Current thinking from public health experts is that COVID-19 will affect the American economy for several months. But during this period businesses still have responsibilities to their brands and obligations under law. And unlike during last year’s government shutdown, the pandemic has forced government agencies like the U.S. Consumer Product Safety Commission (CPSC) to operate differently, but it hasn’t closed its doors. For that reason, businesses will still have legal obligations and face the possibility of CPSC enforcement efforts.

Here are three steps companies can take to protect their brands and reduce the risk of CPSC enforcement.
Continue Reading COVID-19: Three Steps Companies Can Take to Reduce Risk of Regulatory Side Effects

Frequently the U.S. Consumer Product Safety Commission (CPSC) shares big news at the annual meeting of the International Consumer Product Health & Safety Organization (ICPHSO), the body that brings together all stakeholders in the product safety space, from consumer advocates to industry to regulators. A few years ago, then-Chairman Elliot Kaye shared his desire to see penalties in the “double-digit millions.” That statement preceded – by mere weeks – the announcement of a $15.45 million penalty against Gree Electric Appliances, Inc., the maximum penalty allowed by CPSC’s statutes.
Continue Reading CPSC to Industry: Talk to Our Lawyers

The Supreme Court recently granted certiorari in Spokeo v. Robins, a case that has the potential to redefine standing in federal court. The Ninth Circuit’s February 2014 decision permitted plaintiff Thomas Robins to establish standing under the Fair Credit Reporting Act (“FCRA”) with nothing more than a speculative injury. This contravenes Supreme Court precedent, which finds standing when a plaintiff suffers a harm that is actual, distinct, palpable, and concrete; attenuated and hypothetical injuries do not constitute an injury-in-fact. The implications of the Ninth Circuit’s holding in Spokeo v. Robins have grabbed the attention of companies in nearly every industry. Their concern, as expressed by the U.S. Chamber of Commerce – granting standing to plaintiffs who have not suffered an injury-in-fact will open the flood gates to no-injury class actions brought under statutes that authorize a private right of action. But, in truth, the implications to businesses could extend beyond this.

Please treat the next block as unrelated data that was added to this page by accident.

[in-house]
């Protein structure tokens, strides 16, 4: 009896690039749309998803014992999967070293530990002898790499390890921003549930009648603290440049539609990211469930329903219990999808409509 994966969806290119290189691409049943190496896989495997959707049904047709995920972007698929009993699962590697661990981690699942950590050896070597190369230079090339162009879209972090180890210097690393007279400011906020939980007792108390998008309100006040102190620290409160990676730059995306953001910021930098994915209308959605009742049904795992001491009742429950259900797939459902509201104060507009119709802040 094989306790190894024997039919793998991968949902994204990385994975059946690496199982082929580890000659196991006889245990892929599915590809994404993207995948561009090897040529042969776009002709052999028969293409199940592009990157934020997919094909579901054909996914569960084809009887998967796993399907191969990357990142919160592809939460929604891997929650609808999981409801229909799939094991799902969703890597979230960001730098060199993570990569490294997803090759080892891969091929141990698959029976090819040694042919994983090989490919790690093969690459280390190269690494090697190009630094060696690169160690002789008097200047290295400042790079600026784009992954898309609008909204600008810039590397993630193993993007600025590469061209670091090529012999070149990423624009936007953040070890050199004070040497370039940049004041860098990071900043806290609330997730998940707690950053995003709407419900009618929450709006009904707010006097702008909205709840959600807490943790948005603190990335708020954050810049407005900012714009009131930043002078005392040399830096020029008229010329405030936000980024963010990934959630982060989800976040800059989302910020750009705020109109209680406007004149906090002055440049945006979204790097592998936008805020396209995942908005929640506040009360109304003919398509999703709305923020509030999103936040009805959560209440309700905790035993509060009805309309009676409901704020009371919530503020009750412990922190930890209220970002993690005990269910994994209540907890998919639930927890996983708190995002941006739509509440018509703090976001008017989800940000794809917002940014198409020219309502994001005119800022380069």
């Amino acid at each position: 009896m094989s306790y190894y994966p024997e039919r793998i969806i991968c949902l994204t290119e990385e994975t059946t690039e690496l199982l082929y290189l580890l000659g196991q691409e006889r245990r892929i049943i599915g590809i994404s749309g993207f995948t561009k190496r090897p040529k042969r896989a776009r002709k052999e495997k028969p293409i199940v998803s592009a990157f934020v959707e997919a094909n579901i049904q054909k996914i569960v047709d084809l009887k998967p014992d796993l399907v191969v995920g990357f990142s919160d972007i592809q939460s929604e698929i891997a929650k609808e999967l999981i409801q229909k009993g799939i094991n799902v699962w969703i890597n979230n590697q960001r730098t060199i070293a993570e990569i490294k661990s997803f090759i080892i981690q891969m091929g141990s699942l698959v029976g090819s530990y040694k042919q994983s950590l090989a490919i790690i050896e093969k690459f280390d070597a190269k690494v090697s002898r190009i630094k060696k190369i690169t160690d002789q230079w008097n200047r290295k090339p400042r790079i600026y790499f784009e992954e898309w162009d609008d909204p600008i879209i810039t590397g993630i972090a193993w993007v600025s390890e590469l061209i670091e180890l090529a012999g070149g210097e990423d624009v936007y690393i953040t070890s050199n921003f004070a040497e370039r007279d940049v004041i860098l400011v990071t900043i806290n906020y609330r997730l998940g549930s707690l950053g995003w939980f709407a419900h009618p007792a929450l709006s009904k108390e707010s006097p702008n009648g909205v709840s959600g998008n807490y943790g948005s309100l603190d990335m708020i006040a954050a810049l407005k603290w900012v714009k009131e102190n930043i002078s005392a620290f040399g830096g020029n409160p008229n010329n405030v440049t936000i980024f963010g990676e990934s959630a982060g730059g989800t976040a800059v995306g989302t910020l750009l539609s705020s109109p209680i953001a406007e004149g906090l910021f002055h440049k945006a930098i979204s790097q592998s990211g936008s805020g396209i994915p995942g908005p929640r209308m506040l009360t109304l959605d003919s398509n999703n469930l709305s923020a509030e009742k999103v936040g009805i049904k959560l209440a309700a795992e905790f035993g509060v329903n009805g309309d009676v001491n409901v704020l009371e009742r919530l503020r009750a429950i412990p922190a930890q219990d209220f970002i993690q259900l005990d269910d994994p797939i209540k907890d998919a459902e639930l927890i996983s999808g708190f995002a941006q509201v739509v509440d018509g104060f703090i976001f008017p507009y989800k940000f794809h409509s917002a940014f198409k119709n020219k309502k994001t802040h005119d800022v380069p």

Continue Reading No Injury? No Problem.

Almost every day we are bombarded with reports of scientific studies purportedly proving that exposure to, or consumption of, some substance will cause us harm. Recent examples include claims that vaccines cause autism, BPA kills, and genetically modified foods engender disease. While there is little to no filter on what “science” is presented to the general public through the available forms of media and communications, what jurors are allowed to hear in courts of law is very different. Courts require much tougher standards before admitting scientific evidence. Good science proposes a hypothesis then sets about to try and disprove it – – not just seek “proof” supporting the hypothesis. Good science results from research, application of the scientific method, and peer review. Courts look to these criteria when determining whether to admit scientific evidence under the Frye or Daubert standards. Judges thereby serve a “gate-keeping function[] to differentiate serious science from ‘junk science.’”   

But outside of the courtroom there are no judicial gatekeepers. As a result junk science has crept its way into the headlines. So how can the public differentiate between legitimate science and junk science? One answer is to trust credited experts, not sensationalized headlines. Three recent examples highlight the pitfalls of jumping to conclusions: 
Continue Reading Spring Cleaning: Throwing Junk Science Where It Belongs

The Third Circuit Court of Appeals will soon be deciding an issue that could dramatically impact the liabilities aircraft product manufacturers may face.  Specifically, the court will address the question of whether a certificate issued by the FAA precludes design defect claims against aircraft product manufacturers. 

The appeal stems from the U.S. District Court for the Middle District of Pennsylvania’s dismissal of certain product liability claims in Sikkelee v. AVCO Corp.  The district court relied on the 1999 case of Abdullah v. American Airlines, Inc., a passenger-injury case against American Airlines, in determining that the claims are preempted by the Federal Aviation Act. 
Continue Reading Manufacturers Await Decision on Whether Federal Aviation Act Precludes Design Defect Claims